“It is therefore considered justified to give a sanction to maintain public confidence in the health rules,” he argued.
Public broadcaster NRK revealed in mid-March that Solberg celebrated her 60th birthday with her family at a ski resort under conditions that seemed to violate health guidelines.
On 25 February, 13 members of her family had dined at a restaurant in the town of Geilo, although rules limited the number of participants in a private event in a public space to 10.
Solberg herself had not attended the dinner as she needed to go to the hospital to deal with eye issues, but police still held her responsible for organizing the event.
After the event came to light, Solberg made a public apology and said she was prepared to pay potential fines.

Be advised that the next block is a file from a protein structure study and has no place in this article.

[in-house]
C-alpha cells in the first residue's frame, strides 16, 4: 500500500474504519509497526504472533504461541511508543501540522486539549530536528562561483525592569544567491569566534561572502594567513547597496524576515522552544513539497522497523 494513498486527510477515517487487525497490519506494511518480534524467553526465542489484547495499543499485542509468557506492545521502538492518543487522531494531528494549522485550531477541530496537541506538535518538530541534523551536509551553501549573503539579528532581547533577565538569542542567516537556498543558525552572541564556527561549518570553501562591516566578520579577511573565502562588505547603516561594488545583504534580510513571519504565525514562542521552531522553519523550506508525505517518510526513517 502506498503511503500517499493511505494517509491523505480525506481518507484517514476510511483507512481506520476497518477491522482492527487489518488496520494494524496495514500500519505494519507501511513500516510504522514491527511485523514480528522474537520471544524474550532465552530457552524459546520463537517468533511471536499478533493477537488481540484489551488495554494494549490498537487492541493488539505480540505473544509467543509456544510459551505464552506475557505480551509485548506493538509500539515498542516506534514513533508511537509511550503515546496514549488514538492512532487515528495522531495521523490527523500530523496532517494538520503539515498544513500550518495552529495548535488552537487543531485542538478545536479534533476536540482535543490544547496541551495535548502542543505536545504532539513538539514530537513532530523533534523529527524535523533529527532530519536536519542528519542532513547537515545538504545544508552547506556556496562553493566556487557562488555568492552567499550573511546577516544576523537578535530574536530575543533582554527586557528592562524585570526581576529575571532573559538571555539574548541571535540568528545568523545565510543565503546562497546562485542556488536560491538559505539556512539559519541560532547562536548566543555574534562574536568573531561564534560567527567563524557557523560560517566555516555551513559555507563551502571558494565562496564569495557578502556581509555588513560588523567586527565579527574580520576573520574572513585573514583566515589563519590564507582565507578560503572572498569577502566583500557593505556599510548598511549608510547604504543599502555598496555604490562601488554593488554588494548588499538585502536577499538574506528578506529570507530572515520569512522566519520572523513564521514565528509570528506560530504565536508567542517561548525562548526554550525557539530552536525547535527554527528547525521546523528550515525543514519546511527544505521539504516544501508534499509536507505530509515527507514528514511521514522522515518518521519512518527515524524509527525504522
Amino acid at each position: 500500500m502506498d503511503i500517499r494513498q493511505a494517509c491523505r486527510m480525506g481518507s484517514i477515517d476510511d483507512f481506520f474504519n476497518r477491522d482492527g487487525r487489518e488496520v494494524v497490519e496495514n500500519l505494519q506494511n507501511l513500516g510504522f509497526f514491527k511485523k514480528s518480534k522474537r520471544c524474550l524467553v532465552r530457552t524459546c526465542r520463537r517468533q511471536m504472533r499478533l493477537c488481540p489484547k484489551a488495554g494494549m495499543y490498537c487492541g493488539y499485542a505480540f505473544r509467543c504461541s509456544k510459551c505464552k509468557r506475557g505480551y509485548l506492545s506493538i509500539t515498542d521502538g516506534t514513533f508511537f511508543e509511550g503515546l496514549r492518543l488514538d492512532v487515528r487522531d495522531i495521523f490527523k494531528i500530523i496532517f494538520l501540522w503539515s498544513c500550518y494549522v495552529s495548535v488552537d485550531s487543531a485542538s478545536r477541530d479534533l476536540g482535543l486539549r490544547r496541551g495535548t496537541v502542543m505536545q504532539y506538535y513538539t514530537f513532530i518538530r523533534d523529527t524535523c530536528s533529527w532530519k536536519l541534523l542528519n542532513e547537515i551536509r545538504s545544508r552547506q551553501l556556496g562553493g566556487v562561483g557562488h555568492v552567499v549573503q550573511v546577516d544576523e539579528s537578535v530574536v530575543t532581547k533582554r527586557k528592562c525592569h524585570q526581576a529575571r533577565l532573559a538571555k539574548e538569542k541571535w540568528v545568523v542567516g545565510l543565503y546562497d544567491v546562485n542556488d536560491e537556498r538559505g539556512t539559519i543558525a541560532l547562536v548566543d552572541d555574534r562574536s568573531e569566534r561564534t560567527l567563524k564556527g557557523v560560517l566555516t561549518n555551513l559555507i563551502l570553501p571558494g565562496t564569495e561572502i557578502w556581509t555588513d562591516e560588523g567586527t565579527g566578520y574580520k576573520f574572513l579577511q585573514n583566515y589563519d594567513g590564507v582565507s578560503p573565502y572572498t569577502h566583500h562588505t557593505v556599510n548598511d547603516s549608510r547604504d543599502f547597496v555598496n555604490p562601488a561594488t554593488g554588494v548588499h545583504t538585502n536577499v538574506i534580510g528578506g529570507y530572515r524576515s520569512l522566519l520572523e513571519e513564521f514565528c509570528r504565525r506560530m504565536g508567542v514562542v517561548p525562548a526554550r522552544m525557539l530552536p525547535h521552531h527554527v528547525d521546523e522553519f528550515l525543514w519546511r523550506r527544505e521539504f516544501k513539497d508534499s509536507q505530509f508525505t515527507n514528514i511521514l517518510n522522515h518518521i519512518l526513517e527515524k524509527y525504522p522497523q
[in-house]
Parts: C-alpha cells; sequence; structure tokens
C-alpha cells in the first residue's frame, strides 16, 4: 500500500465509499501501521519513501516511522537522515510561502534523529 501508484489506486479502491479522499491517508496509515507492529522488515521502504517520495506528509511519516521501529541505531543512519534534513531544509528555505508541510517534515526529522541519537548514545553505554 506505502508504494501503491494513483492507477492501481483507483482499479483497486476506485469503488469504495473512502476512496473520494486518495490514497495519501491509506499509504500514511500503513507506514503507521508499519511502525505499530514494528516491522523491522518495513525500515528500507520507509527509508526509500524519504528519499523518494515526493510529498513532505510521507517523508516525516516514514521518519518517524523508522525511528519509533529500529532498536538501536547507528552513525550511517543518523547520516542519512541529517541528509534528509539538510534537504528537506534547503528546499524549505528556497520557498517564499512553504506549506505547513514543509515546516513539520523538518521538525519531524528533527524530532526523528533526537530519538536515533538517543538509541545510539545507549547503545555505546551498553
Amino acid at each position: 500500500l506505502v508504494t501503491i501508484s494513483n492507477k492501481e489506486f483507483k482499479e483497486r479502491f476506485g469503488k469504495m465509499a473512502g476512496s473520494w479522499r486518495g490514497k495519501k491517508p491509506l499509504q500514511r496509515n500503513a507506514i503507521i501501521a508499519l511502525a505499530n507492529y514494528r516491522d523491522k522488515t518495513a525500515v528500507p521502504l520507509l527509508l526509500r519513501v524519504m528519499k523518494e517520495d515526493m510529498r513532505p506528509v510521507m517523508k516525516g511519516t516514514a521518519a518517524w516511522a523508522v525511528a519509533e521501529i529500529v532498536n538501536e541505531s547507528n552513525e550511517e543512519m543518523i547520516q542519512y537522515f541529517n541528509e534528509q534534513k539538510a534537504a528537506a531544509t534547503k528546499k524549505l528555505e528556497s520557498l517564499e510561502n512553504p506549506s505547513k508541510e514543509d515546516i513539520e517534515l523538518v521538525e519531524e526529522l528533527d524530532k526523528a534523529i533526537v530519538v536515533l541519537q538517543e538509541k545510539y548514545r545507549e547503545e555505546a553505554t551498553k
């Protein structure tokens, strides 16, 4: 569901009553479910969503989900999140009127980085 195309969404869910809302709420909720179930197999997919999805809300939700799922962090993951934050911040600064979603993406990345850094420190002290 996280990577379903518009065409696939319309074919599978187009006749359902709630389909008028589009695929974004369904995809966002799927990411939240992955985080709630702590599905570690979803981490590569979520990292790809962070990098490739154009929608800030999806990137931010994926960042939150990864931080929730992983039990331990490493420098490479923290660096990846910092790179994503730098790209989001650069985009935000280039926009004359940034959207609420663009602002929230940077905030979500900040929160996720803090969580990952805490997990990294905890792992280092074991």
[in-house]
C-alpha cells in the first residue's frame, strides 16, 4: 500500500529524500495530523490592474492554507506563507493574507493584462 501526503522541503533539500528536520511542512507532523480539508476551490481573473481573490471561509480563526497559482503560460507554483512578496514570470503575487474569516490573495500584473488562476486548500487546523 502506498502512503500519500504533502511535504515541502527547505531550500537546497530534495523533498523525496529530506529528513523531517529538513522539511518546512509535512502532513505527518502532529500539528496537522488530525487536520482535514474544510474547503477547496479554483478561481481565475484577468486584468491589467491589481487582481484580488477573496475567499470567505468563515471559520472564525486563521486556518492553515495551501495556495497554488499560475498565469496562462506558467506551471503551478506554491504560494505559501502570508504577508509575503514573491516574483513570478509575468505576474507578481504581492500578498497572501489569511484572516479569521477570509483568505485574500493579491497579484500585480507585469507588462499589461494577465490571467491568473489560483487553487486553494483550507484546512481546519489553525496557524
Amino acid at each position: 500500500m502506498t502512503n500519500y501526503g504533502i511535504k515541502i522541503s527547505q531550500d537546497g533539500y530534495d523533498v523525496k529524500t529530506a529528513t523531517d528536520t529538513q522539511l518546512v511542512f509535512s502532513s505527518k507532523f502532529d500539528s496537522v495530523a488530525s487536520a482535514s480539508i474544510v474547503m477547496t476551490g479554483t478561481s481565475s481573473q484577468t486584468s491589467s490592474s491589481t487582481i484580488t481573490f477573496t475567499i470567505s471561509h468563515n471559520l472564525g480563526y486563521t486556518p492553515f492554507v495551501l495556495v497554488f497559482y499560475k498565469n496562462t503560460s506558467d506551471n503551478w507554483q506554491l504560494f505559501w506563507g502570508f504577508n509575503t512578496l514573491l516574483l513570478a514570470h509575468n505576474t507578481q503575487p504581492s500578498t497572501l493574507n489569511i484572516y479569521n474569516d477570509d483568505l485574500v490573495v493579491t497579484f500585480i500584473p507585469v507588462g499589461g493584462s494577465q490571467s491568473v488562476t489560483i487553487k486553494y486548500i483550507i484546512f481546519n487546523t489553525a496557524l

On Friday, the prime minister reiterated her apology and said she wouldn’t appeal the decision.
“We should not have broken the rules and I want to apologize again,” she told broadcaster TV2.
The affair, which has made the rounds on social networks, has tarnished the image of the leader – who has generally been praised for the government’s handling of the health crisis – ahead of the parliamentary elections on 13 September.
Commenting for news website ABC Nyheter, journalist David Stenerud called it “a good day for Norwegian rule of law.”
“It’s remarkable that our own Prime Minister was investigated for breaking the rules she imposed on us. And even more incredible that she is now convicted,” Astrid Meland, editorial writer for newspaper Verdens Gang, wrote.